Updated: May 11, 2020 10:44:08 pm
David Simon’s The Wire is widely regarded as the greatest television drama of all time.
Simon used his journalistic experience to give the HBO show a deadly accuracy in its portrayal of the drug and law enforcement scene in Baltimore’s streets. The actors in it hardly seemed like actors – just normal, real-life people buying and selling drugs and others trying to nab them and their overlords.
This show was often so realistic that it seemed like one was watching a documentary.
Here are the best ten episodes from this crime drama series:
1. “Middle Ground”
One of the best things about The Wire was nobody, not even the most likable characters, on the show was safe. This episode from season 3 saw the unexpected death of Idris Elba’s Stringer Bell, the suave mobster who everybody thought was untouchable. He was killed by Omar Little and Brother Mouzone who cornered him. When Bell, the calm, business-like professional, realised they did not want his money, he resigned himself to his fate. “Well, then get on with it, m*****f*****,” were his final words.
This episode probably had the biggest death in the series. Michael K Williams’ Omar Little, one of show’s best characters (if not the best), who robbed street-level drug dealers, was dispensed with unceremoniously by a boy drug dealer. His death was so random for such an iconic character that there was outrage among the fans. And yet, the world in The Wire, works just like our world. There are no designs, no patterns to it, just chaos.
The episode that established Omar Little as a figure feared among drug dealers and even high-level mobsters. Two of Barksdale’s men, Wee-Bey and Stinkum, are ambushed by Omar with his trademark shotgun. It was in this episode he uttered the words of warning seeping with bravado that has become associated with him: “Come at the king, you best not miss.”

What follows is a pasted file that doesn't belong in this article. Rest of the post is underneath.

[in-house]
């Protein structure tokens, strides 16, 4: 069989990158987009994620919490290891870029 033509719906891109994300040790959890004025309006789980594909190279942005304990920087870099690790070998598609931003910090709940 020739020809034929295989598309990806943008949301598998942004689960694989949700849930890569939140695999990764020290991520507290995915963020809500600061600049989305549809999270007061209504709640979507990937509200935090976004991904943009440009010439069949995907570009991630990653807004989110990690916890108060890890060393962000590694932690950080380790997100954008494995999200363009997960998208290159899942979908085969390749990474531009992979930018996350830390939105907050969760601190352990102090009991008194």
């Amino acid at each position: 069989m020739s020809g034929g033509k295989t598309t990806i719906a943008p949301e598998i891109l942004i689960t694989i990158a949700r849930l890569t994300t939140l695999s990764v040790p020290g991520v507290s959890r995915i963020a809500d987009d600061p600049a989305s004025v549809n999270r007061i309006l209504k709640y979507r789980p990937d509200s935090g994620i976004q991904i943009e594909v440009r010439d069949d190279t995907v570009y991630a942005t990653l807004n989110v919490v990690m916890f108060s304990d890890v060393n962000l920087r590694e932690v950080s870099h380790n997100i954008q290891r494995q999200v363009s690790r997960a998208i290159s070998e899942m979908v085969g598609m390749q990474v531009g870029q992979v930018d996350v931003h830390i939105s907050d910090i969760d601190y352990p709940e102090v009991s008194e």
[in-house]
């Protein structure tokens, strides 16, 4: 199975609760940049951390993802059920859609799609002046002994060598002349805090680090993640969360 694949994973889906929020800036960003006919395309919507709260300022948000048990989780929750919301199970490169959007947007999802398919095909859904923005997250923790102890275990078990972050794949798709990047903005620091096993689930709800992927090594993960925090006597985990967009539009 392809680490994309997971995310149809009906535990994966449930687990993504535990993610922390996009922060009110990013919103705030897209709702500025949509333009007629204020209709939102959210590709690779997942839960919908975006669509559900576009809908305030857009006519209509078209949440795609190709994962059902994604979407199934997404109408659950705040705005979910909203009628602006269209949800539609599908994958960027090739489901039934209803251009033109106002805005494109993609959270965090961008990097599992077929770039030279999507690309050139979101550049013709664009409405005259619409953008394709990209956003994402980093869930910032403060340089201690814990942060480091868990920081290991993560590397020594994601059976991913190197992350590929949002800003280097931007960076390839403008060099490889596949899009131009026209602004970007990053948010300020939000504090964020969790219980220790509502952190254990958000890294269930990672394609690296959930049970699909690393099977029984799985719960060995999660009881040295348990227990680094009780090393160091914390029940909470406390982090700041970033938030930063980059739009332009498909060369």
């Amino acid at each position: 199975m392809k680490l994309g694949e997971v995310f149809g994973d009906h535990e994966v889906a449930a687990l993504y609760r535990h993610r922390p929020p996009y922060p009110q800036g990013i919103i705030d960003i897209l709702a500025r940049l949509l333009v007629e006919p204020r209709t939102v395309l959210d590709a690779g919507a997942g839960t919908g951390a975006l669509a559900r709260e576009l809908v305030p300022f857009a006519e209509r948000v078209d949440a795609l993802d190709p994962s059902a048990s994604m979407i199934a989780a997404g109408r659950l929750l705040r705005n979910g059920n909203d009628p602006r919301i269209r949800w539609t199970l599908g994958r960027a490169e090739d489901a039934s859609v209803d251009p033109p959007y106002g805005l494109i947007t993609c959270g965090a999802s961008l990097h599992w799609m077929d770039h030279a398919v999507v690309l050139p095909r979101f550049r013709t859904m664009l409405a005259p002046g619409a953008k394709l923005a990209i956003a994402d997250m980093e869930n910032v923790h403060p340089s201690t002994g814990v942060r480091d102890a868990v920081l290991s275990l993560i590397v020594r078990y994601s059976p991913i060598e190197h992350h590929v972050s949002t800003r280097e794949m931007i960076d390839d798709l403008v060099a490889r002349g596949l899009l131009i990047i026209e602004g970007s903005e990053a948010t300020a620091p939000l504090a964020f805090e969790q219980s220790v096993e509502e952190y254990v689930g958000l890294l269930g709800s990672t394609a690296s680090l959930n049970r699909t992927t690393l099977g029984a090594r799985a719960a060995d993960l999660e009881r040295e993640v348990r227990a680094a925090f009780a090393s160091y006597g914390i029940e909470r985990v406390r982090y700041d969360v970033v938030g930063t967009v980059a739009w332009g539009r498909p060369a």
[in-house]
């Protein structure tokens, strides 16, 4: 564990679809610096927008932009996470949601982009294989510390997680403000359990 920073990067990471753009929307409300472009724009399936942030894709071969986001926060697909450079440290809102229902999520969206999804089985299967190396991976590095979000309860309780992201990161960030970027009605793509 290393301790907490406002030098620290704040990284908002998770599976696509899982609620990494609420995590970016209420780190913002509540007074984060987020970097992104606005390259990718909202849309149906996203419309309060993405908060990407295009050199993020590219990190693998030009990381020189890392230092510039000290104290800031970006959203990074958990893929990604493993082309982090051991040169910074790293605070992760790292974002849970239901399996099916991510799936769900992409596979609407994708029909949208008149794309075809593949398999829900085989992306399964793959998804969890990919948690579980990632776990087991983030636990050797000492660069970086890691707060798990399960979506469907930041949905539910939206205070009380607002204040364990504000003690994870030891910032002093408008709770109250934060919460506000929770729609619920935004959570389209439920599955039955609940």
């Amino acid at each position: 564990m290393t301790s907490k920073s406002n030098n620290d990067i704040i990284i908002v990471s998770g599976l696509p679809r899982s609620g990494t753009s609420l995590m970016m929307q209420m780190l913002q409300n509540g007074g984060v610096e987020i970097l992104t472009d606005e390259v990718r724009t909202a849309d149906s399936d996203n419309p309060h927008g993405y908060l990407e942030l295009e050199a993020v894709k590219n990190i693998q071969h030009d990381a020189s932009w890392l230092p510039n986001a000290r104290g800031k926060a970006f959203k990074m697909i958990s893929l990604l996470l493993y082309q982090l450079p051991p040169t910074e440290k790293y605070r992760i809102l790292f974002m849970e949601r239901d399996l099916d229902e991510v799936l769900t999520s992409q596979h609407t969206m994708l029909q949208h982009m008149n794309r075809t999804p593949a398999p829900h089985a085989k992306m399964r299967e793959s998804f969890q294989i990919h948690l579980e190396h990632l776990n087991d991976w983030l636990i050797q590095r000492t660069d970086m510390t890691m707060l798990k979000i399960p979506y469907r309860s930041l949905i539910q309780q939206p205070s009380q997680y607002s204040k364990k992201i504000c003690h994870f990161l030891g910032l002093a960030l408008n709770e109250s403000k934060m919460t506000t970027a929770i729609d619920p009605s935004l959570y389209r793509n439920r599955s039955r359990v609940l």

4. “Old Cases”
This episode from the first season taught many how versatile the f-word can be. Detectives Jimmy McNulty and Bunk Moreland are investigating the murder of a woman. The masterful thing about this five-minute scene is McNulty and Moreland communicate solely using different iterations of the f-word. It is one of the best scenes in the show and, I daresay, for any drama show, ever.
5. “Cleaning Up”
Before Michael B Jordan gained limelight in Creed series and Black Panther, he played the role of a young drug dealer in The Wire. His character, an innocent boy called Wallace, was killed in a heartbreaking scene in the first season.
6. “Late Editions”
A running theme in The Wire is that unless the system is transformed from the ground up, things will go on as depressingly as usual. American prisons will continue to be crowded with small-time drug dealers, and there will be no end to the war on drugs. No episode demonstrates that more than Late Editions, in which a new generation embraces the ways of the older generation.
Simon, who was a journalist before he made The Wire, decided to end the show in the way many journalists in North America end a story: -30-. The episode underlined once again that there has to be systemic changes in the United States. It was a depressing ending, but so is life.
8. “The Hunt”
Apart from what goes in a criminal organisation that manufactures or smuggles drugs, The Wire offered insight into the corruption in the police department. There were few episodes in the show that demonstrated that than this episode from the inaugural season.
9. “All Prologue”
Once again, an Omar Little episode. And Williams is incredible in the role. The character is in the court for the Bird murder trial. His conversation with a lawyer goes like this: Maurice ‘Maury’ Levy (the lawyer): You are amoral, are you not? You are feeding off the violence and the despair of the drug trade. You are stealing from those who themselves are stealing the lifeblood from our city. You are a parasite who leeches off…” Omar cuts in, “Just like you, man.” Levy continues before stopping, “…the culture of drugs. Excuse me? What?” Omar finishes, “I got the shotgun, you got the briefcase. It’s all in the game though, right?”
10. “The Cost”
Barksdale crew members Wee-Bey Brice and Little Man attack detective Kima Greggs and Orlando when the drug deal turns out to be an ambush. It was a particularly action-heavy episode of the show.
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